Prairie Rivers of Iowa along with staff from Story County and eight other local jurisdictions and organizations have developed a first-of-its-kind countywide comprehensive water monitoring and interpretation plan for 2021 – 2030.
This completed plan is a result of an effort facilitated by Prairie Rivers of Iowa who assembled a 24 member planning team representing Story County Conservation, City of Ames, City of Nevada, City of Gilbert, City of Huxley, Iowa State University, Leopold Center for Sustainable Agriculture, Izaak Walton League, Story County Soil and Water Conservation District and the Story County Community Foundation.
Starting in April of 2020 the planning team met monthly through December to learn how water monitoring helps understand how to identify water quality issues and solutions detailed within the plan.
“Water quality is very important to the Ames community so when provided the opportunity to join with other organizations to make more impact within Story County, we saw this as an important collaboration,” states City of Ames Municipal Engineer Tracy Peterson. “This plan is a first of its kind in Iowa where a countywide plan has been developed. It provides a working document for meeting goals and strategies as the planning team continues to meet and support effective, practical stream and lake water quality monitoring efforts.”
The monitoring and interpretation plan creates a roadmap to guide work towards four primary goals that include increasing water quality awareness, the expansion of monitoring efforts, identifying and promoting actions that improve and sustain water quality and resiliency of lakes and rivers while strengthening relationships between current and future partners. “This marks, most importantly, a commitment to learning all we can about our water resources and how to improve them,” adds Story County Conservation Director Mike Cox.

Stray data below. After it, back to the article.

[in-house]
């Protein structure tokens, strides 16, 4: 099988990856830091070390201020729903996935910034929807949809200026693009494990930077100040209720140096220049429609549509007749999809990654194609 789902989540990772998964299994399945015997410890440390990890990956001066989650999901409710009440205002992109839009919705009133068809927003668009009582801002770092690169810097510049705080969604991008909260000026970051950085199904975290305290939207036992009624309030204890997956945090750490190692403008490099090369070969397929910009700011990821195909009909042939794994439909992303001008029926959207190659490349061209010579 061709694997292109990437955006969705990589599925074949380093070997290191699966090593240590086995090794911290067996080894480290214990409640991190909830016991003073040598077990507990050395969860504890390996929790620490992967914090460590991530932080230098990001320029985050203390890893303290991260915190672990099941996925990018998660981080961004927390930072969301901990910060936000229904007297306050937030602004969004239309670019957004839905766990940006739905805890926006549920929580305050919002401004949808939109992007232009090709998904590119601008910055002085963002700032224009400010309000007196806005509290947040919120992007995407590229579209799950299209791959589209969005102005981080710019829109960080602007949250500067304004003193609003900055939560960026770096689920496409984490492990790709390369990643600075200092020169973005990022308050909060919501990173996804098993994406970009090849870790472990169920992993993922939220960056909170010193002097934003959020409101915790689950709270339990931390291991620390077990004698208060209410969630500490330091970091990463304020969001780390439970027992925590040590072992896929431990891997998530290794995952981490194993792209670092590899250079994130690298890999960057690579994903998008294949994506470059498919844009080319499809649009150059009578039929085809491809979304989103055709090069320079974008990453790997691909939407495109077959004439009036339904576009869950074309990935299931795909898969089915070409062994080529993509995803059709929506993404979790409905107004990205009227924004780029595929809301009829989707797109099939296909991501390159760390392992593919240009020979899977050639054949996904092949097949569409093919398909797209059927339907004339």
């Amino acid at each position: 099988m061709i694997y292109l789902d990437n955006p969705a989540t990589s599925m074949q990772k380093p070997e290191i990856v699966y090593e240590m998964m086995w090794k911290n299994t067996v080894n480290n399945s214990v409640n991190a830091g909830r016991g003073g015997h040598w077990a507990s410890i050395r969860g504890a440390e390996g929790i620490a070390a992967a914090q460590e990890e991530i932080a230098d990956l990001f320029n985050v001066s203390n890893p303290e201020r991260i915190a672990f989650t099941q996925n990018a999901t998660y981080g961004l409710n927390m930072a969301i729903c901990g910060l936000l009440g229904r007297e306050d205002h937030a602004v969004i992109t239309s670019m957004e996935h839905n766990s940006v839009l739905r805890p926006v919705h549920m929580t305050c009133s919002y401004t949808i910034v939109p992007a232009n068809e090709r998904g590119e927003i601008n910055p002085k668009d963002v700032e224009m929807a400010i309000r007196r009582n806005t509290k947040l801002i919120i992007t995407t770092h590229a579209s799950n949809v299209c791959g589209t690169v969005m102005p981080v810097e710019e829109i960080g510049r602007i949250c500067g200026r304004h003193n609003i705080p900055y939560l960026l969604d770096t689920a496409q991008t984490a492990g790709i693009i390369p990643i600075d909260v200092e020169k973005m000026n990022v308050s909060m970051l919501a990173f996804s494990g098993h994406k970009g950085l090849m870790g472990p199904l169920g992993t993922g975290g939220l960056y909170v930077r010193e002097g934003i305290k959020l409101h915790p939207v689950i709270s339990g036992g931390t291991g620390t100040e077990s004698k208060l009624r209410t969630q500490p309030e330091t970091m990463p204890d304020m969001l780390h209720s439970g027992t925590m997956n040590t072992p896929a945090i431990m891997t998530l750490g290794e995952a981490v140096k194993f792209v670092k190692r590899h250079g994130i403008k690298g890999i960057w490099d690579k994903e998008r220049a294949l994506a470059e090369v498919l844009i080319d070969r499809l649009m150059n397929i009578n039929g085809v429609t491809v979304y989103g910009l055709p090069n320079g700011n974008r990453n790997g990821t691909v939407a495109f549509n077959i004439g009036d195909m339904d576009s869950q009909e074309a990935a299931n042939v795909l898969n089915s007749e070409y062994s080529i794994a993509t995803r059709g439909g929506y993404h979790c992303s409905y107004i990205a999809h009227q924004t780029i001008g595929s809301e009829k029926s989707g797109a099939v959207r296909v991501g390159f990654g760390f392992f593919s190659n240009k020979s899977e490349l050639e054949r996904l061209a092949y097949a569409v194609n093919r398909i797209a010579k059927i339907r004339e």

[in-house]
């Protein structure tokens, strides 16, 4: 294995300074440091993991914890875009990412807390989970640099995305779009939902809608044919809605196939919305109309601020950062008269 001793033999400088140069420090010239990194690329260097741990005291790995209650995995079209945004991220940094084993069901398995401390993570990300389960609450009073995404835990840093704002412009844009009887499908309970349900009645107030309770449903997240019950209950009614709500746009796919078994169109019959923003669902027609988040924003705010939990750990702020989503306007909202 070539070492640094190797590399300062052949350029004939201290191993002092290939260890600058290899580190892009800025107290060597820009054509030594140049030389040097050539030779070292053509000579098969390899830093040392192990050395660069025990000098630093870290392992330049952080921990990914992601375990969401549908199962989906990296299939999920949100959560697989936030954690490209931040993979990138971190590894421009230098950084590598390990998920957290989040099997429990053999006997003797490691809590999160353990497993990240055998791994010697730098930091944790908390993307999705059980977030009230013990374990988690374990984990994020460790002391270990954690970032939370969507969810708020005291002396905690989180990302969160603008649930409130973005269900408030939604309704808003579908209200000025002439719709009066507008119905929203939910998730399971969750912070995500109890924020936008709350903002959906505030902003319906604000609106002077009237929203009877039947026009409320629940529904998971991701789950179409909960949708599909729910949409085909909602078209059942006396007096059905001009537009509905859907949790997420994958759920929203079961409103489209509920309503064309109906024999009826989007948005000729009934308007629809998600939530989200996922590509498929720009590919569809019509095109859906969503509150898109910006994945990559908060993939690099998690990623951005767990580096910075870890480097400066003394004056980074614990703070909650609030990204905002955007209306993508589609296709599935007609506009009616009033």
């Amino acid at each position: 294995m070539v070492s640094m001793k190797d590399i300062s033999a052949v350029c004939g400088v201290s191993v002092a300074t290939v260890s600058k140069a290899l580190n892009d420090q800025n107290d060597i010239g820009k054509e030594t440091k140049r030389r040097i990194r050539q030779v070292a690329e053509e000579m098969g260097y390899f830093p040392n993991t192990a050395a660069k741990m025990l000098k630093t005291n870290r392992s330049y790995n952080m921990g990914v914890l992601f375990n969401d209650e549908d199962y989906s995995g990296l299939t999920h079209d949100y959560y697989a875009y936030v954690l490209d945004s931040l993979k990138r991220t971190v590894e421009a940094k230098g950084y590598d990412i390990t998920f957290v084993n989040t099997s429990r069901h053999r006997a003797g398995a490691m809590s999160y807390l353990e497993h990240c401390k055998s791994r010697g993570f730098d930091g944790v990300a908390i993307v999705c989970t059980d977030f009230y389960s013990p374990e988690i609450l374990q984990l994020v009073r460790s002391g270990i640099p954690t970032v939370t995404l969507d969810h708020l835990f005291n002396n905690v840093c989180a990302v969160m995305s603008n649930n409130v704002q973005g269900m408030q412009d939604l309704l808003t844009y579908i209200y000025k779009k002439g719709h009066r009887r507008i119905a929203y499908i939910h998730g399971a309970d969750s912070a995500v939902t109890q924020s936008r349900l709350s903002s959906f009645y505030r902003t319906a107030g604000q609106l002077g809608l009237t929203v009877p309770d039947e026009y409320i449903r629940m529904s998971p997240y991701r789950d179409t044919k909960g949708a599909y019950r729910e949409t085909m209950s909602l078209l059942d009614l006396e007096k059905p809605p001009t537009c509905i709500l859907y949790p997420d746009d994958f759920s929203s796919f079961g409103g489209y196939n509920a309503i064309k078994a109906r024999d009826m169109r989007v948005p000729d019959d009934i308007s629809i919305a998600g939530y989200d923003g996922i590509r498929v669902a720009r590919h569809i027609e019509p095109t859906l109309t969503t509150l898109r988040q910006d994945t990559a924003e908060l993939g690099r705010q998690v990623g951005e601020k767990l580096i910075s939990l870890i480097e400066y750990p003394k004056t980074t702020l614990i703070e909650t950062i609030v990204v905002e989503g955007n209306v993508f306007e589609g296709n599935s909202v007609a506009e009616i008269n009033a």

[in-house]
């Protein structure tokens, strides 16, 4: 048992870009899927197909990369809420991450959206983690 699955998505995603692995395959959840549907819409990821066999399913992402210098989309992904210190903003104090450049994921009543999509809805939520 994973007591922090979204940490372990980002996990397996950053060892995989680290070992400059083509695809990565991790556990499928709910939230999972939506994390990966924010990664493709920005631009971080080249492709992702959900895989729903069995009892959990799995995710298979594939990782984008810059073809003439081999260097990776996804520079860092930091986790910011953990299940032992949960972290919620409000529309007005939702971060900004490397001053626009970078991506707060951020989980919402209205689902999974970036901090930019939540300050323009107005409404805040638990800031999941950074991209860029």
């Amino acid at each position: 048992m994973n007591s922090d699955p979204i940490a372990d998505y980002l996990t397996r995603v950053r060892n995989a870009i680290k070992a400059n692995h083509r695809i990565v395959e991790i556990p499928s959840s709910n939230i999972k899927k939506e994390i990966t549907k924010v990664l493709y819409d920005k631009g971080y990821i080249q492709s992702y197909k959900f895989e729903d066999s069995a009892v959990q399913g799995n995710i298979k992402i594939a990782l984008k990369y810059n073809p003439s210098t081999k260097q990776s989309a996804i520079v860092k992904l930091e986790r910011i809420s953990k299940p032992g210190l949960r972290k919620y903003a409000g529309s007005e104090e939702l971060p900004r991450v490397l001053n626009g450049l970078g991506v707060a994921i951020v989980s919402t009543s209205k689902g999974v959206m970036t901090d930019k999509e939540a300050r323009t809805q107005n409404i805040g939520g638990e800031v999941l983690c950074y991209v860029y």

Specific chapters in the 86-page report outline the county’s current state of water quality, what action steps are needed for obtaining accurate water quality data, how and where that data is collected and how to sustain monitoring through 2030.
“Many Iowans grew up playing in creeks, lakes and rivers. They want to make sure their children can do the same without being exposed to harmful bacteria,” says Prairie Rivers of Iowa Watershed Educator Dan Haug. “We can use water monitoring data we’ve collected to know where problems exist, take the appropriate precautions and fix it.”
Haug further explains, “Farmers, water treatment plants and local governments are working to keep nitrogen and phosphorus in the soil, thus out of our rivers, lakes and ultimately the Gulf of Mexico. Readers of the report will get a sense of the challenges with water monitoring and how we need to work going forward to gather and interpret the data for the public to understand what water quality concerns we have and then plan to develop steps taken by responsible parties to improve conservation efforts.”
The planning team will continue to refine and complete the actions needed to implement the goals and strategies to understand about water quality and measure improvement within Story County.